Cleaning up the nation's hazardous wastes will likely cost taxpayers more than $750 billion over the next 30 years if Congress is really serious about the challenge.

Indeed, if Congress wants to return America to pristine conditions, the costs could go as high at $1.2 trillion.That's the word this week from a team of 35 University of Tennessee researchers. The team recently completed the first-ever comprehensive effort to quantify the entire cost for reclaiming the United States from its toxic past.

The price tag on the cleanup is staggering. Just how staggering can be seen from the fact that the $750 million cost is nearly equal to the entire spending by the United States for all environmental programs, including pollution controls, in the 1980s.

But consider the cost of doing nothing. It would mean land left idle or not put to its full potential use because the ground has been poisoned. Idle resources, in turn, mean fewer jobs and less economic growth than would otherwise be possible.

Even delay in doing the cleanup work can be costly. It means higher prices for the cleanup work as inflation takes its toll. And it means a prolonged drain on the public's health because of the various risks to human well-being associated with hazardous waste sites.

Of the total tab for the cleanup work, nearly one-third of the estimated cost - $240 billion - is expected to stem from the Energy Department's cleanup of radioactive and toxic wastes at nuclear weapons production sites. This is an unfortunate legacy left over from the cold war, but it is also a reality that must be resolved.

Other Defense Department hazardous waste sites, including hundreds in Utah, could cost up to $30 billion to rehabilitate. The $30 billion estimate in the study and the military's own recently revised estimate of $24.5 billion, are more than double the estimate made just a few years ago and the military has yet to complete its study of potentially hazardous sites.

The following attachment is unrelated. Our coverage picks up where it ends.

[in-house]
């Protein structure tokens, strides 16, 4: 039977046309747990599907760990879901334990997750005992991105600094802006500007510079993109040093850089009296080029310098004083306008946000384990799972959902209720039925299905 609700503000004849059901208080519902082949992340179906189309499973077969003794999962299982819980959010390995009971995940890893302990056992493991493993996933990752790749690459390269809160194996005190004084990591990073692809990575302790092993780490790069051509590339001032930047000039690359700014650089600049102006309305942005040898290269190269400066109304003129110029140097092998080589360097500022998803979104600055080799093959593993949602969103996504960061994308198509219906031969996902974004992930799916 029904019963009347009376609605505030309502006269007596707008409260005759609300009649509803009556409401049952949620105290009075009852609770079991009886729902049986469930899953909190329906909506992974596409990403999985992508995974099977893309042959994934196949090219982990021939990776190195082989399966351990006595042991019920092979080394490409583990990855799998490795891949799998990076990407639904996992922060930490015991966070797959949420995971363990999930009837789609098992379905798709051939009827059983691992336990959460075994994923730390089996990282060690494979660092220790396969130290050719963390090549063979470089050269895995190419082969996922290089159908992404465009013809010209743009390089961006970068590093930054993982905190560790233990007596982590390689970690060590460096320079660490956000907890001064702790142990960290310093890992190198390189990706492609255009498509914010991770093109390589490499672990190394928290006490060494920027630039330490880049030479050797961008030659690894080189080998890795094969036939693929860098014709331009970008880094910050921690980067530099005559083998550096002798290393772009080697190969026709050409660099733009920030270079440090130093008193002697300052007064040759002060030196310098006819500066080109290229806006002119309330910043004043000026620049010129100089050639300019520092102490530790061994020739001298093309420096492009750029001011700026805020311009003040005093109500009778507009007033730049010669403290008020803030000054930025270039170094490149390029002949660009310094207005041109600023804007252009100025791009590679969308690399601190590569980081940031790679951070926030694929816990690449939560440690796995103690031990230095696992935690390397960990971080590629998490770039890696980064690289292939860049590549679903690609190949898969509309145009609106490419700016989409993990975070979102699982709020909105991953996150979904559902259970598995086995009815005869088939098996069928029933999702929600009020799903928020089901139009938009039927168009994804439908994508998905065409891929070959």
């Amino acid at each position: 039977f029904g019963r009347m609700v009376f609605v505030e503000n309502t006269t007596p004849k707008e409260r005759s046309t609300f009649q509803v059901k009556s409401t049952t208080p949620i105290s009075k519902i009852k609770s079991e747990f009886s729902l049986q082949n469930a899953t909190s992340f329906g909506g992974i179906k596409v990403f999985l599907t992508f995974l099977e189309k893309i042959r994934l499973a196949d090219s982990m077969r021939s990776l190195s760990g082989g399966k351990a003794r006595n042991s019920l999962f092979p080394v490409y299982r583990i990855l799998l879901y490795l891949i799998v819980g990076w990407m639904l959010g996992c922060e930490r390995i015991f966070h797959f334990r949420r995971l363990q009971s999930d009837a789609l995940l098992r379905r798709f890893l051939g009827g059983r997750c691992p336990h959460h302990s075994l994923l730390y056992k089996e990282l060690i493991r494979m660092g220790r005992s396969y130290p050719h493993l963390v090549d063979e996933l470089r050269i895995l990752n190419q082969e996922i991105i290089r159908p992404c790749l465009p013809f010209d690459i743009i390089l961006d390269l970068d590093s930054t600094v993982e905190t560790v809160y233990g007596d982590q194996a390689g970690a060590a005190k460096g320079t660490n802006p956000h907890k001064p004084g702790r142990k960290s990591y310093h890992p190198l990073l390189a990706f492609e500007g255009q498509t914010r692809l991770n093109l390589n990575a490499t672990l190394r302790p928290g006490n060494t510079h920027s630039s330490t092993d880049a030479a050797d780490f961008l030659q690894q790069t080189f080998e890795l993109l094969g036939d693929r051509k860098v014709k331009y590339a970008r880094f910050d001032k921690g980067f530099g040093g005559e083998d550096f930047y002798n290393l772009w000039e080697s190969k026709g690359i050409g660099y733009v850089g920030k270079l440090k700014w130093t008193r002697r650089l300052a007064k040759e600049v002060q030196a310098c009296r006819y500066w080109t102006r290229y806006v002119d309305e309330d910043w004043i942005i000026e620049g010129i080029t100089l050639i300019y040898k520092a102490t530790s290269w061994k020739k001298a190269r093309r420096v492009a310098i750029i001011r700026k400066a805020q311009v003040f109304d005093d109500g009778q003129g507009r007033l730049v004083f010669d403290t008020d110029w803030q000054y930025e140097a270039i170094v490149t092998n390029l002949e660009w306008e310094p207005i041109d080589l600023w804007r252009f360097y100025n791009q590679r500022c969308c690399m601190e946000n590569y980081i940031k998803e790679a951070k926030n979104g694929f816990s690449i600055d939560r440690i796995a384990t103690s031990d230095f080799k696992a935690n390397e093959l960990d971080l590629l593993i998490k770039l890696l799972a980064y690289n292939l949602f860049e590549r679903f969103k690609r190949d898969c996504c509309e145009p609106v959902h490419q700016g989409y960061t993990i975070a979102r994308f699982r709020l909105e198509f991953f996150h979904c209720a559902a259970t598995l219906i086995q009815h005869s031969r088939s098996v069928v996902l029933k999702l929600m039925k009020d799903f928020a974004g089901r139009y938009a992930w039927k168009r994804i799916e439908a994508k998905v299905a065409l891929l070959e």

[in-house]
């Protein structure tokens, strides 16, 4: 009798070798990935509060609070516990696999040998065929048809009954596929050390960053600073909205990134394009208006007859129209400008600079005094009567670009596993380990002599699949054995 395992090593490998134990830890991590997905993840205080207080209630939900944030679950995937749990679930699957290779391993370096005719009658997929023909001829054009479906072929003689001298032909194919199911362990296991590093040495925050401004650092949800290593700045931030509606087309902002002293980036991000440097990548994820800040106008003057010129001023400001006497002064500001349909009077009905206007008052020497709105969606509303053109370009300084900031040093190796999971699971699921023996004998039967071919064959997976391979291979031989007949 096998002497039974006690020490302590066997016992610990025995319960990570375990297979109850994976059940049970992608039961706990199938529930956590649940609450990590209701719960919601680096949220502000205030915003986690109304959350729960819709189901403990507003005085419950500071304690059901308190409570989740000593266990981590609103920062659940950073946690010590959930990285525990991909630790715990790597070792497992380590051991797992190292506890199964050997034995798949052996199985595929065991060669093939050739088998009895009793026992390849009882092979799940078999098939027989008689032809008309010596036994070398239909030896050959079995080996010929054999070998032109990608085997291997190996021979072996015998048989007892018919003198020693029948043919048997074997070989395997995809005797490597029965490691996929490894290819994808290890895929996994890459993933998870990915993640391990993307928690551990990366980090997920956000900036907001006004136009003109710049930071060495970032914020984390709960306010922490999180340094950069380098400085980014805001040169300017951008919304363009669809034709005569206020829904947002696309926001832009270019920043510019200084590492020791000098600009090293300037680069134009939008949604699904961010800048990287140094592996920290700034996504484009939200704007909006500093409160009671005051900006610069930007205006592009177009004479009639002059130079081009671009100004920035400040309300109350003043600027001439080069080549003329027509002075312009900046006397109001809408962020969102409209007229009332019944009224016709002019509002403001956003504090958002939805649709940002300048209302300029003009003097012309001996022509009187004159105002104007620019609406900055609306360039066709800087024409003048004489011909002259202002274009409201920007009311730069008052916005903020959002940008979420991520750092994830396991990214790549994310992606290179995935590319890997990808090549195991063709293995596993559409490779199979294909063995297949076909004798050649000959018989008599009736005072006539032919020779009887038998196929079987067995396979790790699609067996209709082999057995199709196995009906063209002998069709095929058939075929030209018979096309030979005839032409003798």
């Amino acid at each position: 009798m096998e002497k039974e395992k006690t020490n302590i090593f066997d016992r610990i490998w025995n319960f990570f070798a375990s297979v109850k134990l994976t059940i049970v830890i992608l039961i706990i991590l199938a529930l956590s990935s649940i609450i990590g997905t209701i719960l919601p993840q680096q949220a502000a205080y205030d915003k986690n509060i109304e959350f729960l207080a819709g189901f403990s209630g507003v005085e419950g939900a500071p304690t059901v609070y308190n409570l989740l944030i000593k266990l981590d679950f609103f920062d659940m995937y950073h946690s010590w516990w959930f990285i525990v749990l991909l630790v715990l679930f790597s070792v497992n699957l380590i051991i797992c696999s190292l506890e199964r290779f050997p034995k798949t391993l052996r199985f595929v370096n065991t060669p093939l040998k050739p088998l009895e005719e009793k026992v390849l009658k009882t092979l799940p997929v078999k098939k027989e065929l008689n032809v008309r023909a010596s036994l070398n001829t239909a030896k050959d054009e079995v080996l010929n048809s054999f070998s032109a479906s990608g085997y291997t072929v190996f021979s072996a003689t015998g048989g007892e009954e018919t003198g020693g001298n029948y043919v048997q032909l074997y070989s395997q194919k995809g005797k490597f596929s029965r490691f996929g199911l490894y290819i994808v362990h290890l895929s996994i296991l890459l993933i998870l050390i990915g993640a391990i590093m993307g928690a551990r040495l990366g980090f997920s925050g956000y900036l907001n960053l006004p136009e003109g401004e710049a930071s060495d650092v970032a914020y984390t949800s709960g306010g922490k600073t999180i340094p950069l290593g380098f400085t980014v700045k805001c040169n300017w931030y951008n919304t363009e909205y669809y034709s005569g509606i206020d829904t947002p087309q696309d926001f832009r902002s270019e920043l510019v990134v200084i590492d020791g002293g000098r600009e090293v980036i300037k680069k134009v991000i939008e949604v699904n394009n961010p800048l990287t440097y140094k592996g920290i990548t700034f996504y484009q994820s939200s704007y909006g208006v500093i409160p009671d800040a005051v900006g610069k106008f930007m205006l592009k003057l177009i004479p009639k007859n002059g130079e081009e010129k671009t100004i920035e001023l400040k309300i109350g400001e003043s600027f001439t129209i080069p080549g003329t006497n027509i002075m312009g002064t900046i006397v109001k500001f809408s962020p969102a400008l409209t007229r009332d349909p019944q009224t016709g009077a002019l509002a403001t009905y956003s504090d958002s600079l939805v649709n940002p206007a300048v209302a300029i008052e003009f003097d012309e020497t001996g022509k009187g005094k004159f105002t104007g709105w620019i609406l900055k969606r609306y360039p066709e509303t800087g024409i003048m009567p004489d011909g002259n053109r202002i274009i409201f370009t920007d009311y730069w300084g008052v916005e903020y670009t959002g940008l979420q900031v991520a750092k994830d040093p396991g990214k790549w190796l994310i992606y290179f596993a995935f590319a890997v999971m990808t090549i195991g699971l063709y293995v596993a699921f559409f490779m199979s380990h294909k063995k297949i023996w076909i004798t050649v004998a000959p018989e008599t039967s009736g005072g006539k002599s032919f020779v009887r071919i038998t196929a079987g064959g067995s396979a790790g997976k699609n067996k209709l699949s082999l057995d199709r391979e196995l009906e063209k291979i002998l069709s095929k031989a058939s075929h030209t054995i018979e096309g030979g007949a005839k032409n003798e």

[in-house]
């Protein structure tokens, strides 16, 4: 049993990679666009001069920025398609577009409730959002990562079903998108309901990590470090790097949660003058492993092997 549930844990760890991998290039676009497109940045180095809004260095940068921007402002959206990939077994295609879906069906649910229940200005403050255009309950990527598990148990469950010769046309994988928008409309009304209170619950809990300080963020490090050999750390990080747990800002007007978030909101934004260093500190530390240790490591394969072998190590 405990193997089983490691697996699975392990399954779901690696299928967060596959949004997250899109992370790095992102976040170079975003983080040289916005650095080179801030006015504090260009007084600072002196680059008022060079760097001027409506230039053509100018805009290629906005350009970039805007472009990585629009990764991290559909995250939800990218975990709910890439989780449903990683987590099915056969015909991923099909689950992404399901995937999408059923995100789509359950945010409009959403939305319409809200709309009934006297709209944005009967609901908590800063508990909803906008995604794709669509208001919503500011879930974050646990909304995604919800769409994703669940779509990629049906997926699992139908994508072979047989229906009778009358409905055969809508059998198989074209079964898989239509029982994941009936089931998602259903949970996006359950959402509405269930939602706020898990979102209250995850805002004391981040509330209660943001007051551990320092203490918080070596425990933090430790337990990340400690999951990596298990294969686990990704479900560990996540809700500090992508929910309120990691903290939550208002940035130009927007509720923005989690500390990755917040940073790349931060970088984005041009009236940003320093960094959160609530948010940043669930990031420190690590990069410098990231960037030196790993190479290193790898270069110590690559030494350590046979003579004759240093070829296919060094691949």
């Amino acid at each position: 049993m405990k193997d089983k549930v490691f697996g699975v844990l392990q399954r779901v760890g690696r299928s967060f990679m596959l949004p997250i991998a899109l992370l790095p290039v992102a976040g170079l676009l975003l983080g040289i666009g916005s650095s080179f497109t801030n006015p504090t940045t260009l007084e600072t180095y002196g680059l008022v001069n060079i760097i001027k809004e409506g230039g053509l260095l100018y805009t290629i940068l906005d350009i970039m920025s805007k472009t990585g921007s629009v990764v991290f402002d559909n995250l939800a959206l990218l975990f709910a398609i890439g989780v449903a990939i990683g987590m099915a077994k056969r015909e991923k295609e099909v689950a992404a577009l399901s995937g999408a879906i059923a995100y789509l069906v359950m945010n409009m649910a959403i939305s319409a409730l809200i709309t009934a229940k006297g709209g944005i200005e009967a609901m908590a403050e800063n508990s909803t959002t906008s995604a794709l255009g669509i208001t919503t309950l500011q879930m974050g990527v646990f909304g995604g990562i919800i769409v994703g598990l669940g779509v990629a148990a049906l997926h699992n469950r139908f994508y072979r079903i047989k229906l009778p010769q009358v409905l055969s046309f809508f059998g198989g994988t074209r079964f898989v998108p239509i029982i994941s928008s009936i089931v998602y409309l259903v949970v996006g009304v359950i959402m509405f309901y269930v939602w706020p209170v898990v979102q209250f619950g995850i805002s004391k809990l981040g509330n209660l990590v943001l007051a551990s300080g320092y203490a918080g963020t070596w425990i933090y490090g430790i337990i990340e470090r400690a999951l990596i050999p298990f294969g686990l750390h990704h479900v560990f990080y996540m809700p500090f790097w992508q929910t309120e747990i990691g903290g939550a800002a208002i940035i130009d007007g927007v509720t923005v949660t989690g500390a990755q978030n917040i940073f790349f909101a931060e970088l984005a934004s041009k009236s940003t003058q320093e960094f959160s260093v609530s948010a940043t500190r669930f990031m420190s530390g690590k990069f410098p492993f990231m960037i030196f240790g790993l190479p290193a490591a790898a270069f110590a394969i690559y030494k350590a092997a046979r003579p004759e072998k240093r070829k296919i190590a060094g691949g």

Also highlighted in the report was $67 billion to deal with pollution from underground petroleum storage tanks and $30 billion for state and private cleanup programs.

From the removal of radioactive sludge at nuclear weapons plants to cleaning soil around leaking underground tanks at local service stations, it is a problem that affects virtually every American.

Utah cleanup projects have involved the Vitro tailings site in South Salt Lake and the Sharon Steel site in Midvale. Hill Air Force Base has been working with toxic sites on base for several years, including at least one that has affected public water sources.

Since 1980, Congress has appropriated $10 billion for cleaning up the nation's toxic time bomb. Of that money, the Environmental Protection Agency has authorized spending $7.5 billion but has actually expended only $4.8 billion.

The magnitude of the toxic waste problem should put more pressure on deficit-ridden Washington to get out of its lax fiscal habits. Indeed, it's hard to see how Congress and the White House can avoid both deeper spending cuts and higher taxes if this nation is to eliminate the many poisonous garbage dumps that can stunt its growth.